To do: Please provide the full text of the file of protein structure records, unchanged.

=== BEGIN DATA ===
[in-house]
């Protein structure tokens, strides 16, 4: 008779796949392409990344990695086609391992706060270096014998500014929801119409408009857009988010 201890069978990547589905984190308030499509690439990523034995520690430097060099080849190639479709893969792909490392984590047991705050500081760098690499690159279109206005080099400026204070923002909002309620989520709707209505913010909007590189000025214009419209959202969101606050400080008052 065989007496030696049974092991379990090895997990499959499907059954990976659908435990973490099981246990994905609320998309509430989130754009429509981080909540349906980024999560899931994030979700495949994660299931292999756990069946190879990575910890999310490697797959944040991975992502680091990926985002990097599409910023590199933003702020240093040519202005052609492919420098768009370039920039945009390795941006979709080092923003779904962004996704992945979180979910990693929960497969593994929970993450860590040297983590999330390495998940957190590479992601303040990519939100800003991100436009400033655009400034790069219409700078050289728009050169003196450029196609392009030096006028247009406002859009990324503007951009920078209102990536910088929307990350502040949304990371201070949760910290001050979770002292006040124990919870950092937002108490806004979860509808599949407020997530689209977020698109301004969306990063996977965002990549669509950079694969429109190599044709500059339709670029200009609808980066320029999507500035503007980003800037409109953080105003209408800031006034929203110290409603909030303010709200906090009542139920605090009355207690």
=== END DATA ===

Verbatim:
[in-house]
């Protein structure tokens, strides 16, 4: 008779796949392409990344990695086609391992706060270096014998500014929801119409408009857009988010 201890069978990547589905984190308030499509690439990523034995520690430097060099080849190639479709893969792909490392984590047991705050500081760098690499690159279109206005080099400026204070923002909002309620989520709707209505913010909007590189000025214009419209959202969101606050400080008052 065989007496030696049974092991379990090895997990499959499907059954990976659908435990973490099981246990994905609320998309509430989130754009429509981080909540349906980024999560899931994030979700495949994660299931292999756990069946190879990575910890999310490697797959944040991975992502680091990926985002990097599409910023590199933003702020240093040519202005052609492919420098768009370039920039945009390795941006979709080092923003779904962004996704992945979180979910990693929960497969593994929970993450860590040297983590999330390495998940957190590479992601303040990519939100800003991100436009400033655009400034790069219409700078050289728009050169003196450029196609392009030096006028247009406002859009990324503007951009920078209102990536910088929307990350502040949304990371201070949760910290001050979770002292006040124990919870950092937002108490806004979860509808599949407020997530689209977020698109301004969306990063996977965002990549669509950079694969429109190599044709500059339709670029200009609808980066320029999507500035503007980003800037409109953080105003209408800031006034929203110290409603909030303010709200906090009542139920605090009355207690």